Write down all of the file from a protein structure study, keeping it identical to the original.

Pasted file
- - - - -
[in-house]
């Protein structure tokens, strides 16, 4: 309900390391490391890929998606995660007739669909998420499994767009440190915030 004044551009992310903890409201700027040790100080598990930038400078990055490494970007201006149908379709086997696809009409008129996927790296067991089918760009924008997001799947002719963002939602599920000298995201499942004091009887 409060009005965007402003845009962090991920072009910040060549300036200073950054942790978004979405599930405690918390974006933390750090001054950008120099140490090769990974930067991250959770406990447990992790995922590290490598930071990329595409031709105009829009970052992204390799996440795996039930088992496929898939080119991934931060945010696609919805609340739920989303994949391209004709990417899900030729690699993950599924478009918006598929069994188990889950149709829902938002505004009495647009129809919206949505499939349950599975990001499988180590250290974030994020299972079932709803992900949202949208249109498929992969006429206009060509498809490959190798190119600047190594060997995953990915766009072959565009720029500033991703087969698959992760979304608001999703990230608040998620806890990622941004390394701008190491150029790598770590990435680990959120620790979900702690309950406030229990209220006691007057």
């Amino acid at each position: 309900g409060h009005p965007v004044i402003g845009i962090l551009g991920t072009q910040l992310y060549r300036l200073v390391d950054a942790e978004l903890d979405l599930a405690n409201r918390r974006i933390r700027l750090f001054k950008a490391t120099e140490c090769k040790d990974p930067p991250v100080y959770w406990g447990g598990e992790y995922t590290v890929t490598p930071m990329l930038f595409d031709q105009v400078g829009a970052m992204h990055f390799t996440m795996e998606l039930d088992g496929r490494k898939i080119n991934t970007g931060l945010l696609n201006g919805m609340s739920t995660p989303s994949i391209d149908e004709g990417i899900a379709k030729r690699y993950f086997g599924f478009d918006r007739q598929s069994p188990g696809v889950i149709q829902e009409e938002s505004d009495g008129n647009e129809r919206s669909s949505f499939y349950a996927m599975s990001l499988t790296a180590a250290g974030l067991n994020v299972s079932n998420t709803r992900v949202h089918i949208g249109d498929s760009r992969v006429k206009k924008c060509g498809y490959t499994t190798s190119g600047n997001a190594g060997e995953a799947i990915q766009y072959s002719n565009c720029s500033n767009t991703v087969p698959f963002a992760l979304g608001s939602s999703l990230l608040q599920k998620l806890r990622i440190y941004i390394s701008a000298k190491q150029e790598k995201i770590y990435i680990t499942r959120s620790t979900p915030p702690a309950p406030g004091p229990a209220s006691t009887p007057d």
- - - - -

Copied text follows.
[in-house]
């Protein structure tokens, strides 16, 4: 309900390391490391890929998606995660007739669909998420499994767009440190915030 004044551009992310903890409201700027040790100080598990930038400078990055490494970007201006149908379709086997696809009409008129996927790296067991089918760009924008997001799947002719963002939602599920000298995201499942004091009887 409060009005965007402003845009962090991920072009910040060549300036200073950054942790978004979405599930405690918390974006933390750090001054950008120099140490090769990974930067991250959770406990447990992790995922590290490598930071990329595409031709105009829009970052992204390799996440795996039930088992496929898939080119991934931060945010696609919805609340739920989303994949391209004709990417899900030729690699993950599924478009918006598929069994188990889950149709829902938002505004009495647009129809919206949505499939349950599975990001499988180590250290974030994020299972079932709803992900949202949208249109498929992969006429206009060509498809490959190798190119600047190594060997995953990915766009072959565009720029500033991703087969698959992760979304608001999703990230608040998620806890990622941004390394701008190491150029790598770590990435680990959120620790979900702690309950406030229990209220006691007057």
């Amino acid at each position: 309900g409060h009005p965007v004044i402003g845009i962090l551009g991920t072009q910040l992310y060549r300036l200073v390391d950054a942790e978004l903890d979405l599930a405690n409201r918390r974006i933390r700027l750090f001054k950008a490391t120099e140490c090769k040790d990974p930067p991250v100080y959770w406990g447990g598990e992790y995922t590290v890929t490598p930071m990329l930038f595409d031709q105009v400078g829009a970052m992204h990055f390799t996440m795996e998606l039930d088992g496929r490494k898939i080119n991934t970007g931060l945010l696609n201006g919805m609340s739920t995660p989303s994949i391209d149908e004709g990417i899900a379709k030729r690699y993950f086997g599924f478009d918006r007739q598929s069994p188990g696809v889950i149709q829902e009409e938002s505004d009495g008129n647009e129809r919206s669909s949505f499939y349950a996927m599975s990001l499988t790296a180590a250290g974030l067991n994020v299972s079932n998420t709803r992900v949202h089918i949208g249109d498929s760009r992969v006429k206009k924008c060509g498809y490959t499994t190798s190119g600047n997001a190594g060997e995953a799947i990915q766009y072959s002719n565009c720029s500033n767009t991703v087969p698959f963002a992760l979304g608001s939602s999703l990230l608040q599920k998620l806890r990622i440190y941004i390394s701008a000298k190491q150029e790598k995201i770590y990435i680990t499942r959120s620790t979900p915030p702690a309950p406030g004091p229990a209220s006691t009887p007057d």